I’m stepping out on your word”
― Maya Angelou, Letter to My Daughter

I am not a parent so I am hard-pressed to understand. But I have a perspective as a caring son and friend and know of the anger that would ignite in me watching her be treated as “just a woman” in a largely misogynistic society, as a single mother, when I knew her to be so much more. My mother has been very good at protecting me from the world, without shielding me from the hard truths and realities of life. When she lost her job when I was 10 years old, she worked herself to the bone to afford me the best that money could buy; even better. No one would have guessed that I came from a single-parent home because I was just as well-dressed and well taken care of as my friends from two-parent homes. This shouldn’t have mattered, but it did, and still does in many societies in the world – the taboo of a single woman raising a boy alone and all the things that society believes could possibly go wrong.

Some of her friends resented her seeming success and I saw it, the fact that she would not lay down and give up as was expected of her, and these people who we at first thought were her friends, turned their backs on her since they couldn’t gloat over her corpse. But my identity wasn’t something she could protect or shield me from, no matter how hard she tried, and she had to stand by the wayside and watch as the world relentlessly bashed me, knowing there was little else she could do other than be there at the end of every day to try and breathe back some life into my weary spirit.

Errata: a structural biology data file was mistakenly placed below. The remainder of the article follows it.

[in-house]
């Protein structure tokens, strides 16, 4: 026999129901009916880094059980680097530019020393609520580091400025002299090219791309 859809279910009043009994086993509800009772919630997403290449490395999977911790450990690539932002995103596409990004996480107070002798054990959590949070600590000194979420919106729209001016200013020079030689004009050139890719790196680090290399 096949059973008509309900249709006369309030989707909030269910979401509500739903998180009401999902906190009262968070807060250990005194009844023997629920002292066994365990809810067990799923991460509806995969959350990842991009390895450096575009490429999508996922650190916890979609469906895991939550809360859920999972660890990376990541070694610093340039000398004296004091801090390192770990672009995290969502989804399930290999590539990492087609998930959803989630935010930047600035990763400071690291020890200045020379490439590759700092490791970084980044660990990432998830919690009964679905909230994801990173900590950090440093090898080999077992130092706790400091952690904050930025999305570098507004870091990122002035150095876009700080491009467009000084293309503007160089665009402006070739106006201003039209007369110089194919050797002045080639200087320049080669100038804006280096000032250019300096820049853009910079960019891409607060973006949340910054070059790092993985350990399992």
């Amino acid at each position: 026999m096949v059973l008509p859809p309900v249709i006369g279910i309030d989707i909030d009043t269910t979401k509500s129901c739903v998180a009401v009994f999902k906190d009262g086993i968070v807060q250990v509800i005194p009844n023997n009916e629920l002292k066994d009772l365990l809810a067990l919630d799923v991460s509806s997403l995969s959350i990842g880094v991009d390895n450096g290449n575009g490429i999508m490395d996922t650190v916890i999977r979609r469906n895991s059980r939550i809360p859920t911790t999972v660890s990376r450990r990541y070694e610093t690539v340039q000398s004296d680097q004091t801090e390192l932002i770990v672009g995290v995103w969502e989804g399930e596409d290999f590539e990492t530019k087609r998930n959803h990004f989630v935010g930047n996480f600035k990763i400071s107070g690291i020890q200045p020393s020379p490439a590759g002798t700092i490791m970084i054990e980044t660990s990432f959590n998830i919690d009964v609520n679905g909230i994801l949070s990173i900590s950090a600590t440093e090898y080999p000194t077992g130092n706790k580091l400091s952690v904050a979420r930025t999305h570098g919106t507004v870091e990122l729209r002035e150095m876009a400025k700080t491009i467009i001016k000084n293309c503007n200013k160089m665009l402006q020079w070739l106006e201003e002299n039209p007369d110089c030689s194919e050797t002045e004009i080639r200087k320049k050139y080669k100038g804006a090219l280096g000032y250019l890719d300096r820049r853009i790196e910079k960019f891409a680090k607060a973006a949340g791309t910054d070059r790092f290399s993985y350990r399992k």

Two generations of Karanja women. My grandmother, Grace Wangui Karanja, and my mother, Damaris Ngina Karanja caught in a moment of shared introspection

My interview didn’t do her justice. Responses given without much forethought, in the moment, and straight from the heart often fall short of expressing our deepest desires. I was both nervous and excited to talk to my friend, Tyson. But I also worried, even feared what my mother’s reaction would be once she watched it. Even I underestimate her at times, brush off her worries and remarks as the overactive imagination of women of a particular age and from a particular culture. Yes, they all worry and miss the point that we are grown and independent entirely.

So when I posted the video link along with a short introductory status, I knew she would see it and would be tempted to watch it, and feared I would receive a message akin to, “what will people say?” or a variation of the same, which now I have come to understand as my mother’s way of saying, “I love you, I care for you, I worry for your safety, for your future, for what the world might do to you once they get a hold of this truth you wish to share, and that the damage to you as my child will be more than I can shield you from.”

“There was a possibility that God really did love me, me Maya Angelou. I suddenly began to cry at the gravity and grandeur of it all. I knew that if God loved me, then I could do wonderful things, I could try great things, learn anything, achieve anything. For what could stand against me, since one person, with God, constitutes the majority?”
― Maya Angelou, Letter to My Daughter

But she is of her time, so a simple, “You know sometimes I worry,” or “Just make sure so-and-so won’t see it,” to which I smile and do as she asks, because what son doesn’t want to make his mother happy? Plus, that, to me, continues to be the greatest of love letters a mother could ever write to her son, reminding me that, where she might not have been there for me before, she is here now, not to make up for lost time, but to be what she has always been: An excellent mother. Only now, as has always been the case, in our secret Mark-Mom language hefty with thick pearls of laughter and inside jokes, an understood and treasured comradery, and at times, a conspiratorial alliance, she reaffirms her commitment to protecting me to the best of her ability, knowing the world will not.  

And, I ask, what greater love hath a mother for a son?

No, there is no greater love.